A result of this reasoning is that we should expect that only the "selected" best examples would be likely to survive for the few to few hundred years, to be found today. Estimates of the number of Strads originally produced run between 600 to 800 instruments "built by the master" (with unkown assistance from his shop hands, of course). Quite a few remain, but not a really large percentage.

2. It is documented (claimed) that every Strad still in existence has been modified at least by resetting the neck angle for the change from the archaic bows to the Tourte, so at least in this respect there is no such thing as "an original Strad.1" The same is likely to be the case for Amatis and Guarneris. I'm not sure whether Stainer came enough later to have made some in the "new style" or whether all those also are survivors from the chop shop. If I weren't so lazy I could look it up, but you get the point.

3. As to cost (value?), a fairly general rule in manufacturing and invention and other similar businesses is that doubling the price doesn't double the performance. The rule, which varies some, but not a lot, is that a 10% improvement usually costs about twice as much, whether you talk about reliability (how many will break in x time), longevity (what percent will last x time), or any other sort of comparison.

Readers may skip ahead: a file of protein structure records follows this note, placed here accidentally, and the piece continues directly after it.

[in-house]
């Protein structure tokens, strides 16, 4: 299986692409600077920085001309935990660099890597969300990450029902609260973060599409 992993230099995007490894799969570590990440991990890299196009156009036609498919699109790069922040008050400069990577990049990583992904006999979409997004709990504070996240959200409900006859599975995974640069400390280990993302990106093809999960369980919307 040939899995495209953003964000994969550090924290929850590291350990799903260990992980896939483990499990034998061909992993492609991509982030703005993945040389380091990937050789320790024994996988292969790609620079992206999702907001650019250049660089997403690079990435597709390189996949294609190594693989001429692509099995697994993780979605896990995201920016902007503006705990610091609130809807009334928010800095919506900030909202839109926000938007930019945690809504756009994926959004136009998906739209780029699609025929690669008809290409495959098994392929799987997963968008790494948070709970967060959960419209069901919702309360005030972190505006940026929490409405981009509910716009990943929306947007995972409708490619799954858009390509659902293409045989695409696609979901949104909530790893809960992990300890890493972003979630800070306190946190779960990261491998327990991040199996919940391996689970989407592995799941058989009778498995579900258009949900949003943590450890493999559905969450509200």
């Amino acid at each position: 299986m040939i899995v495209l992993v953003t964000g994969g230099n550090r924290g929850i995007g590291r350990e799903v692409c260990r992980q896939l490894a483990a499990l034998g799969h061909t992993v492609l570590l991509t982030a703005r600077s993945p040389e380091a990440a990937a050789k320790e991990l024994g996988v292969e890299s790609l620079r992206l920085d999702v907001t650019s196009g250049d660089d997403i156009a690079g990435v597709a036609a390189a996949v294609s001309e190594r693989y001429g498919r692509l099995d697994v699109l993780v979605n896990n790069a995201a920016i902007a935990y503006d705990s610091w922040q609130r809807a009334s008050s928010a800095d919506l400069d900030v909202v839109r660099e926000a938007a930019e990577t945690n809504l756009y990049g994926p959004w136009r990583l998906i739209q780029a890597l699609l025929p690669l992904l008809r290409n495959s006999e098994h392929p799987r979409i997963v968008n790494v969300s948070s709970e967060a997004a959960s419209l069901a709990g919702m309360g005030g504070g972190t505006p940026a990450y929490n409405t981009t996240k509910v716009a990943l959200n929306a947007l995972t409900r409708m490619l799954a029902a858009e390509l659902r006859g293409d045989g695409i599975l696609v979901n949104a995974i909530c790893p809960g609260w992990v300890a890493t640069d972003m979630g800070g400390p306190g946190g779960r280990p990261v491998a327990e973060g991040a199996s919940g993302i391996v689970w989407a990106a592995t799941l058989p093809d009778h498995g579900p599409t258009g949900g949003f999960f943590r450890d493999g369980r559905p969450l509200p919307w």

Thus by paying twice as much you are more likely to perceive a 10% improvement in satisfaction, By paying 4 times as much, you might get about 21% improvement. At 32 x the price (2^5 = 32) you get perhaps about 60% better (1.1^5 = ~1.6). The rule only applies within "normal distribution," so at the extremes (for the rarest items) the increase in price must be expected to go up very much faster than the "quality," and faster even than predicted by this "rule of thumb formula."

1 There have been rumors that a single Strad with the original neck set may exist, but the "instrument" offered has been a pile of "unplayable pieces" for as long as its existence has been claimed, it's considered unrestorable, and the attribution is questionable (it likely is a copy).

John